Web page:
The Connecticut Agricultural Experiment Station (CAES) and the Department of Energy and Environmental Protection (DEEP) today announced that the emerald ash borer (Agrilus planipennis) was detected in Prospect, CT on July 16, 2012 by staff members at CAES.
The identification has been confirmed by federal regulatory officials in the USDA Animal and Plant Health Inspection Service, Plant Protection and Quarantine (USDA APHIS-PPQ). This is the first record of this pest in Connecticut, which is added to 15 other states where infestations have been detected. A new probable site of infestation is located in the Naugatuck State Forest. The beetle identification is unconfirmed. The emerald ash borer is responsible for the death and decline of tens of millions of ash trees from the mid-west to New York State and south to Tennessee. Ash makes up about 4% to 15% of Connecticut’s forests and is a common urban tree.
“The detection of the emerald ash borer (EAB) in Prospect and probably in Naugatuck reaffirms that statewide surveys for this pest were necessary,” said Louis A. Magnarelli, director of CAES. “We expected to find the beetle in areas of Connecticut across from infestations in Dutchess County, New York; however, the EAB has great flight potential and can travel in infested wood moved by people. This pest attacks all species of ash trees. Our immediate goals are to determine how extensive the Connecticut infestation is, notify residents in the Prospect and Naugatuck area, and implement strategies to slow the spread of the insect.”
The insect specimens were recovered in Prospect from a ground-nesting, native wasp (Cerceris fumipennis), which hunts beetles in the family Buprestidae, including the emerald ash borer. The developing wasp larvae feed on the beetles provided by the adult wasp. The wasp provides a highly efficient and effective “bio-surveillance” survey tool and does not sting people or pets. This work was supported by the US Forest Service. In addition, 541 purple prism detection traps, containing a special chemical lure, have been set across the state in all eight counties by The University of Connecticut Cooperative Extension System via an agreement with the USDA APHIS PPQ. Three additional EAB have been captured in a trap located in Prospect, while other beetles were captured in a trap in Naugatuck.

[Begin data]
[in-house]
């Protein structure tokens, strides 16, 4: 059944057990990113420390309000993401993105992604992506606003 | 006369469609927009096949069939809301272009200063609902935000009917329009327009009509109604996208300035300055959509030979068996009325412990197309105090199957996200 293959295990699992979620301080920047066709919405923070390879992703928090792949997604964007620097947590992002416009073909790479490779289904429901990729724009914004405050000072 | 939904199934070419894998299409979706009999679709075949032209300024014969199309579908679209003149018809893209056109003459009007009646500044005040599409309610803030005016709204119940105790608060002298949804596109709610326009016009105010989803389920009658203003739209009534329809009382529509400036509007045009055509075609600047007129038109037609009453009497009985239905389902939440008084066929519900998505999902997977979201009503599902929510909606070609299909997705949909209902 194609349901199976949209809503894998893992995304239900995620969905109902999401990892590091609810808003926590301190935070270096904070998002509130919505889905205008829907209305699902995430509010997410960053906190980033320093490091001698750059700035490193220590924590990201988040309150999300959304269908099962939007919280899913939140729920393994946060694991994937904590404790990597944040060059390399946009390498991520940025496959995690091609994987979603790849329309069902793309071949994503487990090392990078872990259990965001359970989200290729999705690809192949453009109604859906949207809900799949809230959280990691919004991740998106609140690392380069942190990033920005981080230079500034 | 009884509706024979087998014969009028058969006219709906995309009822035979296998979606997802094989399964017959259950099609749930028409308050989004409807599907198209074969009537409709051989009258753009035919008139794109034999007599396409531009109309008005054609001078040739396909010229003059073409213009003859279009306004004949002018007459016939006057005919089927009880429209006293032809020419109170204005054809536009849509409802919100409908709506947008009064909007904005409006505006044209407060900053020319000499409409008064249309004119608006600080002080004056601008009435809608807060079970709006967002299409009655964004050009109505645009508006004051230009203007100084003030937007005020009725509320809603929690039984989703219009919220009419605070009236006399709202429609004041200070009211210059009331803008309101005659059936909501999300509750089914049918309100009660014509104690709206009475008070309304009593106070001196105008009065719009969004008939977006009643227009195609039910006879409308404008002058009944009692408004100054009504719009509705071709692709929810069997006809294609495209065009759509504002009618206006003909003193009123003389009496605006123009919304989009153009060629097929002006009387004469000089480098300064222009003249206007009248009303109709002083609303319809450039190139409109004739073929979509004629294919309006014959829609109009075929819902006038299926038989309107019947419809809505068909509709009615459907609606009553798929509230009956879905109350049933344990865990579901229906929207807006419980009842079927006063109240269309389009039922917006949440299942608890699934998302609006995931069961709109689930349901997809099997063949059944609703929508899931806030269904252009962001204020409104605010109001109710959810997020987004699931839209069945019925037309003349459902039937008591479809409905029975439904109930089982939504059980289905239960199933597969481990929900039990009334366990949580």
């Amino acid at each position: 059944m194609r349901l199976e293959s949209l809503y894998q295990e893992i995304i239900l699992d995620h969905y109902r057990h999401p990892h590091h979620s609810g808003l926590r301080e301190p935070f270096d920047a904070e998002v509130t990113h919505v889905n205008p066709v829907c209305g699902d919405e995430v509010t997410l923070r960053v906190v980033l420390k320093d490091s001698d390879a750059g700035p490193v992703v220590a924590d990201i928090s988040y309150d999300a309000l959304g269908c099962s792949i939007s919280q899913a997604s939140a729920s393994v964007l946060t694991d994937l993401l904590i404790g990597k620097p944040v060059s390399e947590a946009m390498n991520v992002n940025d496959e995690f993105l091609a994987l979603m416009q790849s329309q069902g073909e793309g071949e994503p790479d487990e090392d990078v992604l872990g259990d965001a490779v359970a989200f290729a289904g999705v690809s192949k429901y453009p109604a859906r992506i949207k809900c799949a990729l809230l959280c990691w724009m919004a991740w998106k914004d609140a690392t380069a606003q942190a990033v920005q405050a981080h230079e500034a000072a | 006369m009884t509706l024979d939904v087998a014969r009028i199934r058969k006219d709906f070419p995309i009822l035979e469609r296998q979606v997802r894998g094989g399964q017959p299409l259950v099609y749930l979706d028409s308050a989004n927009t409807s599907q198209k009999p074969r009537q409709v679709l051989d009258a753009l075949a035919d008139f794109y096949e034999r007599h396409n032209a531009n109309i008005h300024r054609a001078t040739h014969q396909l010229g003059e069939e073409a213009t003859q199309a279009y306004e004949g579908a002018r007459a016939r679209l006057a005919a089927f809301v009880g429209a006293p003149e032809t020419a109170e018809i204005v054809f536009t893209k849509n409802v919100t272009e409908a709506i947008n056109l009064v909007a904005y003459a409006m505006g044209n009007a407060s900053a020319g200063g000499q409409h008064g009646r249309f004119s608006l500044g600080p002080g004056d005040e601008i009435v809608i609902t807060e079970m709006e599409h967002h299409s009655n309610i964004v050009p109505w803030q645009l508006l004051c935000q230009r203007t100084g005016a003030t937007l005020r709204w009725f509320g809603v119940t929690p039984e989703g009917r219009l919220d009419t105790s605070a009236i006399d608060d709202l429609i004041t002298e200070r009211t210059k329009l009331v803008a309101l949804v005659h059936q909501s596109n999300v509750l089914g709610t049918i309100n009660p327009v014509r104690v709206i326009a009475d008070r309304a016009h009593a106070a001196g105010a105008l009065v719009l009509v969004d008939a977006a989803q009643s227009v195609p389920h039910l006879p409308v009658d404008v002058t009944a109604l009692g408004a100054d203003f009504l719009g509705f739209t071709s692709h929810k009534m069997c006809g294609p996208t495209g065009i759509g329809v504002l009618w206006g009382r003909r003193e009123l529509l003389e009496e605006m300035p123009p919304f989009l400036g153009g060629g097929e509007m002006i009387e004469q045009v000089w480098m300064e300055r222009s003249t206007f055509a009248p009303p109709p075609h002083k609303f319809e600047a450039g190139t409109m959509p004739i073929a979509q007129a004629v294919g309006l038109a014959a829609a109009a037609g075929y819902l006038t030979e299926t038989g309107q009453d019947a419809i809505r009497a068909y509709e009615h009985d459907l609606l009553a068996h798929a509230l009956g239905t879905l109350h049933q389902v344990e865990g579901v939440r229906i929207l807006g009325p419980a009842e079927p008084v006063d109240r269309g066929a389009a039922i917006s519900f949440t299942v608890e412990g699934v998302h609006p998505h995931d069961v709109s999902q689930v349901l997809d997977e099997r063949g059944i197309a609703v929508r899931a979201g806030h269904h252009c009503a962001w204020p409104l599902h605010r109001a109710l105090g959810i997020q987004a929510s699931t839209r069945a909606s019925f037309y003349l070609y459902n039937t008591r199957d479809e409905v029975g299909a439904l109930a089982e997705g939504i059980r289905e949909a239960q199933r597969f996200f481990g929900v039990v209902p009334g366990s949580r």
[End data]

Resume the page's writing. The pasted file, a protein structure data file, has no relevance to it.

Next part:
“This is a disturbing discovery and one that has the potential for great environmental harm in the state,” said DEEP Commissioner Daniel C. Esty. “Connecticut has more than 22 million ash trees. The presence of EAB here could have a devastating effect on the beauty of our forests, state and local parks and neighborhoods, as well as the state’s wood product industries. Now that EAB has been detected here, it is more important than ever to limit its spread. It is imperative that residents and visitors throughout the state not move firewood. The movement of firewood that contains the presence of EAB is the quickest way to rapidly spread the insect. We will continue to work closely with the Connecticut Agricultural Experiment Station and other state and local agencies to do everything in our power to minimize the presence of EAB in Connecticut.”
The EAB is a small and destructive beetle, metallic green in color, and approximately 1/2 inch long and 1/8 inch wide. Adults emerge from the bark of infested trees leaving a small “D”-shaped exit hole roughly 1/8 inch in diameter. This insect is native to Asia and was first discovered in the Detroit, MI and Windsor, Ontario regions of North America in 2002. It has since spread through the movement of firewood, solid-wood packing materials, infested ash trees, and by natural flight dispersal.
It is unknown how the EAB entered Prospect or Naugatuck. Movement of infested firewood is a high risk activity that can spread the beetle over long distances. Prior to the pest’s discovery in Prospect, the closest known infestation to Connecticut is in eastern New York near the Hudson River.
The emerald ash borer is a regulated plant pest under federal (7 CFR 301.53) and state (CT Gen. Statute Sec. 22-84-5d, e, and f) regulations. For more information about the EAB, please visit the following website: www.emeraldashborer.info.